In my eulogy of Barry Boehm last week in this blog, I mentioned from memory an exercise in his classic Software Engineering Economics textbook (Prentice Hall, 1981). Now I've got my hands on the book itself and found that it is even better than I remembered. So here is the exercise text in its entirety. It is exercise 1.4, page 9. I hope that citing one exercise from a 1981 textbook, even in full, falls under fair use.
They do not write textbooks like this anymore!
<Boehm Software Engineering Economics exercise quote>
Mary Jones in the Accounting Department tells you that she has a file of personnel records [2022 update: an Excel sheet] and asks you to develop a program to compute the median age of the personnel in the file. Here are four different ways you might respond:
(a) Invoke a sort routine which sorts the personnel file by increasing age. Count the number, N, of personnel records in the file. Find record N/2 in the sorted file. Rxtract its value for "age".
(b) Note that in The Art of Computer Programming [Knuth, 1973], Vol. III, pp. 209-220, the problem of obtaining the median is a special case of the problem of finding the ith largest of N numbers, and that R.W. Floyd has formulated a recursive method of obtaining the median in an average of 3/2 N + O (N2/3 log N) comparisons. Spend a couple of weeks attempting (unsuccessfully) to improve on Floyd's algorithm, a day programming Floyd's algorithm, and then return to Mary Jones with some questions on the size and format of her file.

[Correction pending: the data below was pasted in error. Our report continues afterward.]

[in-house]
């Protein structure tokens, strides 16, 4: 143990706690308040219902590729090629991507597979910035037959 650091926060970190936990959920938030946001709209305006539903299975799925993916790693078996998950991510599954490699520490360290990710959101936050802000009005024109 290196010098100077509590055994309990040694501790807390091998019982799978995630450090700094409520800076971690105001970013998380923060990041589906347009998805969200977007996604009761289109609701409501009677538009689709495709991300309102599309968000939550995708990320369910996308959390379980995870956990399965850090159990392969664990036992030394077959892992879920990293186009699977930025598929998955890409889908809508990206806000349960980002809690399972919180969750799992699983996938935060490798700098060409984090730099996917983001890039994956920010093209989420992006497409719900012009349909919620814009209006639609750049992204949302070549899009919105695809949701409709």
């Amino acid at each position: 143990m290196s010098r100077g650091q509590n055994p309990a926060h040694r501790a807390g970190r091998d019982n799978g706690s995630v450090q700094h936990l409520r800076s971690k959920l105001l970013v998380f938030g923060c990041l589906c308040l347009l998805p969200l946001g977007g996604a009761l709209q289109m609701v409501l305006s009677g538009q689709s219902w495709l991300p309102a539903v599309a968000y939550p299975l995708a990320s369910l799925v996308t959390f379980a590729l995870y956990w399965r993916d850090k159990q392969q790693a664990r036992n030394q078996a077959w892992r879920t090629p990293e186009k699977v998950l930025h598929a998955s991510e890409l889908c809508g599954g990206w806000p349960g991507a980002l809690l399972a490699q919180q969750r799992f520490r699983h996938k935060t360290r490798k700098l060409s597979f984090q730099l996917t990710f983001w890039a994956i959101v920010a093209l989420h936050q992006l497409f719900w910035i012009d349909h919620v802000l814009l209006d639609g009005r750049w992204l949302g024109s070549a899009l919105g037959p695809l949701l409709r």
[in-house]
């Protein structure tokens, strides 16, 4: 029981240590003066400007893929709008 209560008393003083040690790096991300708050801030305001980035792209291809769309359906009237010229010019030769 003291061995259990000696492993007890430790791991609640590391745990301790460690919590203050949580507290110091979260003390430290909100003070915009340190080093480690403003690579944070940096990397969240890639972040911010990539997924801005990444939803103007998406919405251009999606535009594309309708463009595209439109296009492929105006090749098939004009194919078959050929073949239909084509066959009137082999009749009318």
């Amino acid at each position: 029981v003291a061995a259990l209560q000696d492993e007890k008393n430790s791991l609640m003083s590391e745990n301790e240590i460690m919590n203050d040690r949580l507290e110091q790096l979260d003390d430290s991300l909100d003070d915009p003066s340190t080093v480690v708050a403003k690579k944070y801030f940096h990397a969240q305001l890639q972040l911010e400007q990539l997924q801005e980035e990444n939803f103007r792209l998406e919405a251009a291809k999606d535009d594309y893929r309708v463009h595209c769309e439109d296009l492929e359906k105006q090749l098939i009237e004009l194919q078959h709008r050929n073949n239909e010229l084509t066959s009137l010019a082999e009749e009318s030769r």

(c) Ask Mary how soon she needs the results, how much she is willing to pay for them, how many records, N, her personnel file has, and how often she will be making such runs. If N is large, and she wants results often, quickly, and cheaply, ask her if she would be satisfied with the mean value, which is much easier and cheaper to calculate. If not, work with Mary to tailor an approach to obtaining the median which is the best compromise between her various objectives.
(d) Compute the mean age, and print it out as the median. It's much easier to program, and Mary Jones will probably never notice the difference.
Rank the responses in the order of their relative concern with programming considerations, economic considerations, or other important considerations. If you were the programmer, which approach would you prefer? If you were Mary Jones, which approach would you prefer?
</Boehm Software Engineering Economics exercise quote>
Bertrand Meyer is a professor at the Schaffhausen Institute of Technology (Switzerland) and chief technology officer of Eiffel Software (Goleta, CA).